When I was a child, I was very, very thin-skinned. I knew I was supposed to be brave and not let anything mean or harshly critical that other people said bother me, but it did. It bothered me very, very much indeed. I tried hard never to show it, and mostly I think I was successful at that. When I couldn’t bear it any more, I would hide in a locked bathroom and cry.
(When I finally told my mother about this, I was in my mid-thirties. She was so upset to hear it that she started to weep herself. She had no idea.)
My point is: even children who are not especially singled out for the nastiest of bullying can suffer dreadfully from cruel or thoughtless words. I can’t bear to think how much worse it is for those who are relentlessly hounded, day after day, year after year. For children who are just learning to negotiate interpersonal relationships, words are deeds. They have the force of blows or the softness of caresses.
What you say to a young person, and how you say it, matters. They will not forget. It will sink into their hearts and become part of who they are. Speak kindly, fairly, thoughtfully and you will help a kind, fair, and thoughtful adult come into being. Speak harshly, cruelly, thoughtlessly, and you may contribute to the formation of a harsh, cruel, thoughtless, or simply a deeply wounded adult—one who is unable to thrive and contribute because of damage inflicted by words.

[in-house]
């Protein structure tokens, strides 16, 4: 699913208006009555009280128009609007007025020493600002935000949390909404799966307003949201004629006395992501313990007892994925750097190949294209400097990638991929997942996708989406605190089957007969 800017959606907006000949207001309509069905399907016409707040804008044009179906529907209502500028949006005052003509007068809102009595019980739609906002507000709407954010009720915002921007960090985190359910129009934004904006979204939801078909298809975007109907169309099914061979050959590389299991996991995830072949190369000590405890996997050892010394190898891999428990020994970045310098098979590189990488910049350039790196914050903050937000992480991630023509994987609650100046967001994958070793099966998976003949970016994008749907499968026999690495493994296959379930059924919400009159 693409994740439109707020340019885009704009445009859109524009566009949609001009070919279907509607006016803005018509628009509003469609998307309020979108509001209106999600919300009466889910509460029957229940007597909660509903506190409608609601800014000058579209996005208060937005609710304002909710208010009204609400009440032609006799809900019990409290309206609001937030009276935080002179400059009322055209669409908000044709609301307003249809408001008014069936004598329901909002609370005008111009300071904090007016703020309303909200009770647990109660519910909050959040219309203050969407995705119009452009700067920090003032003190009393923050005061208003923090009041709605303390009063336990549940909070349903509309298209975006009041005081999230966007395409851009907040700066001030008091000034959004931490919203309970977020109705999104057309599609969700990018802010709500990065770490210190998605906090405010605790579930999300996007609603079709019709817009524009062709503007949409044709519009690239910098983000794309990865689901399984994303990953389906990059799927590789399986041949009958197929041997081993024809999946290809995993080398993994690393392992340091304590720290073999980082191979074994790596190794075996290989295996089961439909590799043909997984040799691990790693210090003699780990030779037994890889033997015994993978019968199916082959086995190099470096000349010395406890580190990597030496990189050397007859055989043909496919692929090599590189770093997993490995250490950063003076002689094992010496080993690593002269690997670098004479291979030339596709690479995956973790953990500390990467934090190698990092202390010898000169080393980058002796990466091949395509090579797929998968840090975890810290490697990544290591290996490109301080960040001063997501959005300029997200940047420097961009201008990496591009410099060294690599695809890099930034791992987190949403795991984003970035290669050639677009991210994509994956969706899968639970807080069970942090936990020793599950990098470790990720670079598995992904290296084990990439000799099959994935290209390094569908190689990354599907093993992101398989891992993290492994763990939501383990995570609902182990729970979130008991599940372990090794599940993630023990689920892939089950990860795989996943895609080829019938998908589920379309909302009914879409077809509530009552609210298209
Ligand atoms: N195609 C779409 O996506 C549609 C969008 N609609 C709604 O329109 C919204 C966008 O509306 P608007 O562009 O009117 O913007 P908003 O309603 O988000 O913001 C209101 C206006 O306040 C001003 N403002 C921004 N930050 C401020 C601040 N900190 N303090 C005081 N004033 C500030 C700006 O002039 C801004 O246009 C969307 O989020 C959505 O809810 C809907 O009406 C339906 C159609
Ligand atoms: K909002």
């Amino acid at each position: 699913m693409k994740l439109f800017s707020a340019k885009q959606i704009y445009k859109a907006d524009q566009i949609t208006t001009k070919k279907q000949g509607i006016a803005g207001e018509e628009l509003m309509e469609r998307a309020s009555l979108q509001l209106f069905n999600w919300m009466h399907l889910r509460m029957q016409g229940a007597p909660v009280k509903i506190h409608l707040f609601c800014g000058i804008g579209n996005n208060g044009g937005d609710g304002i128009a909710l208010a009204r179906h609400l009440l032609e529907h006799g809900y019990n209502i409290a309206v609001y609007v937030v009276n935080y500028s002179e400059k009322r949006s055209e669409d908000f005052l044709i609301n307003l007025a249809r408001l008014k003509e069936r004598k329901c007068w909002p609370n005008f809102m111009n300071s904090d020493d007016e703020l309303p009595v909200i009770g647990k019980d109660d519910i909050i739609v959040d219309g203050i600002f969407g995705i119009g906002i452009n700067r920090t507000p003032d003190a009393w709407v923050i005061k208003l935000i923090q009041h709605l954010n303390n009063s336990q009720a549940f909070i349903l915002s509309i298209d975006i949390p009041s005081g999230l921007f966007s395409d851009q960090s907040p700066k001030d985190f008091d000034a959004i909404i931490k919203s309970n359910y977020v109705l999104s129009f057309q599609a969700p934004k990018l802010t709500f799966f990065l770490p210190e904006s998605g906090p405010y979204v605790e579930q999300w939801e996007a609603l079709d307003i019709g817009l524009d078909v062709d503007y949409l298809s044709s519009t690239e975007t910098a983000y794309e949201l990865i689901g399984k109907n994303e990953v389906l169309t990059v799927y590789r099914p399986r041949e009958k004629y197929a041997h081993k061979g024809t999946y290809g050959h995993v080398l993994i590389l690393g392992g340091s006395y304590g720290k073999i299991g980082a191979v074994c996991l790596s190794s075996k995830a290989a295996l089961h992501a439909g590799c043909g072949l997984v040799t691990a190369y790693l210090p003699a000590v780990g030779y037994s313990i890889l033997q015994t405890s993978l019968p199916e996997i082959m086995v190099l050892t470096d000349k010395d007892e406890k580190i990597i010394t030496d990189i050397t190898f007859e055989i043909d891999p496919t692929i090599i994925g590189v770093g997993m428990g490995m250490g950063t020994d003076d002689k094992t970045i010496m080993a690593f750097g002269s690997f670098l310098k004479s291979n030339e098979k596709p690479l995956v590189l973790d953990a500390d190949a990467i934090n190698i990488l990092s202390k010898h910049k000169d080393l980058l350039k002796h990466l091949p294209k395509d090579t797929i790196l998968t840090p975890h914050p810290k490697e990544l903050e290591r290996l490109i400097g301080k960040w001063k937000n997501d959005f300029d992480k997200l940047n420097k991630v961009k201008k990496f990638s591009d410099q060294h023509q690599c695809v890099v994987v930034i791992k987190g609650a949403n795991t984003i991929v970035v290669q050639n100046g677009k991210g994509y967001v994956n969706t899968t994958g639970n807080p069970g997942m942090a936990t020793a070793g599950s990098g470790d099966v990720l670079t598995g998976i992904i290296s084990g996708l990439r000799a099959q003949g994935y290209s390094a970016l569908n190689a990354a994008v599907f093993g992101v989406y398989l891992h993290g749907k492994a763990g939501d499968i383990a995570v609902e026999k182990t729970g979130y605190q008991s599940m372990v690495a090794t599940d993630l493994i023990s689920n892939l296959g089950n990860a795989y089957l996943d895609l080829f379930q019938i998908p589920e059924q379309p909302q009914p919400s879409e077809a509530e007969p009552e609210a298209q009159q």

And while we’re at it, why not apply those same guidelines to the way we talk with everyone? How many times have you found that berating, name-calling, scorn, or contempt have actually produced a positive outcome when dealing with someone? (How about the next time? Was there ever a next time?) Can you imagine how the outcome might have been better for all concerned had you taken a more compassionate and constructive approach?
Let’s face it: only the stone-cold sociopaths and zen masters/saints among us are entirely immune to the way others speak to us. Even as grown-ups, words can wound us and our relationships—sometimes beyond repair. Once spoken, the weapon-words cannot be unsaid or unheard and they leave scars.
A Year Ago: Entering the Light Field Era